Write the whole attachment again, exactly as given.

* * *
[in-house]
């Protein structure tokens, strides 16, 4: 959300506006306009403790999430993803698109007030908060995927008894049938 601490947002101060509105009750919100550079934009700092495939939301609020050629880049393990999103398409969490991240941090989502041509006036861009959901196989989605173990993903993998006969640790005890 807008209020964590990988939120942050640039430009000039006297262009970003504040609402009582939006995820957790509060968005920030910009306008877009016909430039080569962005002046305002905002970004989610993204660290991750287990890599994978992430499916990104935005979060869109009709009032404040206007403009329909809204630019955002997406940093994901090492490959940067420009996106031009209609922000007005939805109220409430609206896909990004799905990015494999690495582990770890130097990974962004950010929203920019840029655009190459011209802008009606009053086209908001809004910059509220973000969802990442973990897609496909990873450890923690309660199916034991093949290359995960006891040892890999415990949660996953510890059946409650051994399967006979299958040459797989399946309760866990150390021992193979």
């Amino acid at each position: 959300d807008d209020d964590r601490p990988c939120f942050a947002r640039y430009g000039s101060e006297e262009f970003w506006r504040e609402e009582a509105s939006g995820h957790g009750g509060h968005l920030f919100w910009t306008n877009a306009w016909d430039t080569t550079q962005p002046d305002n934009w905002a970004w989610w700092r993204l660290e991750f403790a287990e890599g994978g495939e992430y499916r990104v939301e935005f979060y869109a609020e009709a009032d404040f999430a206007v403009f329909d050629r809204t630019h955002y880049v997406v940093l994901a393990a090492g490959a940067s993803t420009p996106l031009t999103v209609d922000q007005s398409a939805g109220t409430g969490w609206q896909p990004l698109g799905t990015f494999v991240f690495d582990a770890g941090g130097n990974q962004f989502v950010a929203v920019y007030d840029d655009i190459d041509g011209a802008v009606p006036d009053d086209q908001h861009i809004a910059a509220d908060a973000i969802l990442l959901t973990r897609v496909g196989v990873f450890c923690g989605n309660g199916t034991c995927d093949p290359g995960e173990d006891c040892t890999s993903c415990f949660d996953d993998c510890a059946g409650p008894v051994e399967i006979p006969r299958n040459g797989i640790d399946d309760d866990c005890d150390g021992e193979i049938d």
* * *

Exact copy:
[in-house]
């Protein structure tokens, strides 16, 4: 959300506006306009403790999430993803698109007030908060995927008894049938 601490947002101060509105009750919100550079934009700092495939939301609020050629880049393990999103398409969490991240941090989502041509006036861009959901196989989605173990993903993998006969640790005890 807008209020964590990988939120942050640039430009000039006297262009970003504040609402009582939006995820957790509060968005920030910009306008877009016909430039080569962005002046305002905002970004989610993204660290991750287990890599994978992430499916990104935005979060869109009709009032404040206007403009329909809204630019955002997406940093994901090492490959940067420009996106031009209609922000007005939805109220409430609206896909990004799905990015494999690495582990770890130097990974962004950010929203920019840029655009190459011209802008009606009053086209908001809004910059509220973000969802990442973990897609496909990873450890923690309660199916034991093949290359995960006891040892890999415990949660996953510890059946409650051994399967006979299958040459797989399946309760866990150390021992193979």
């Amino acid at each position: 959300d807008d209020d964590r601490p990988c939120f942050a947002r640039y430009g000039s101060e006297e262009f970003w506006r504040e609402e009582a509105s939006g995820h957790g009750g509060h968005l920030f919100w910009t306008n877009a306009w016909d430039t080569t550079q962005p002046d305002n934009w905002a970004w989610w700092r993204l660290e991750f403790a287990e890599g994978g495939e992430y499916r990104v939301e935005f979060y869109a609020e009709a009032d404040f999430a206007v403009f329909d050629r809204t630019h955002y880049v997406v940093l994901a393990a090492g490959a940067s993803t420009p996106l031009t999103v209609d922000q007005s398409a939805g109220t409430g969490w609206q896909p990004l698109g799905t990015f494999v991240f690495d582990a770890g941090g130097n990974q962004f989502v950010a929203v920019y007030d840029d655009i190459d041509g011209a802008v009606p006036d009053d086209q908001h861009i809004a910059a509220d908060a973000i969802l990442l959901t973990r897609v496909g196989v990873f450890c923690g989605n309660g199916t034991c995927d093949p290359g995960e173990d006891c040892t890999s993903c415990f949660d996953d993998c510890a059946g409650p008894v051994e399967i006979p006969r299958n040459g797989i640790d399946d309760d866990c005890d150390g021992e193979i049938d």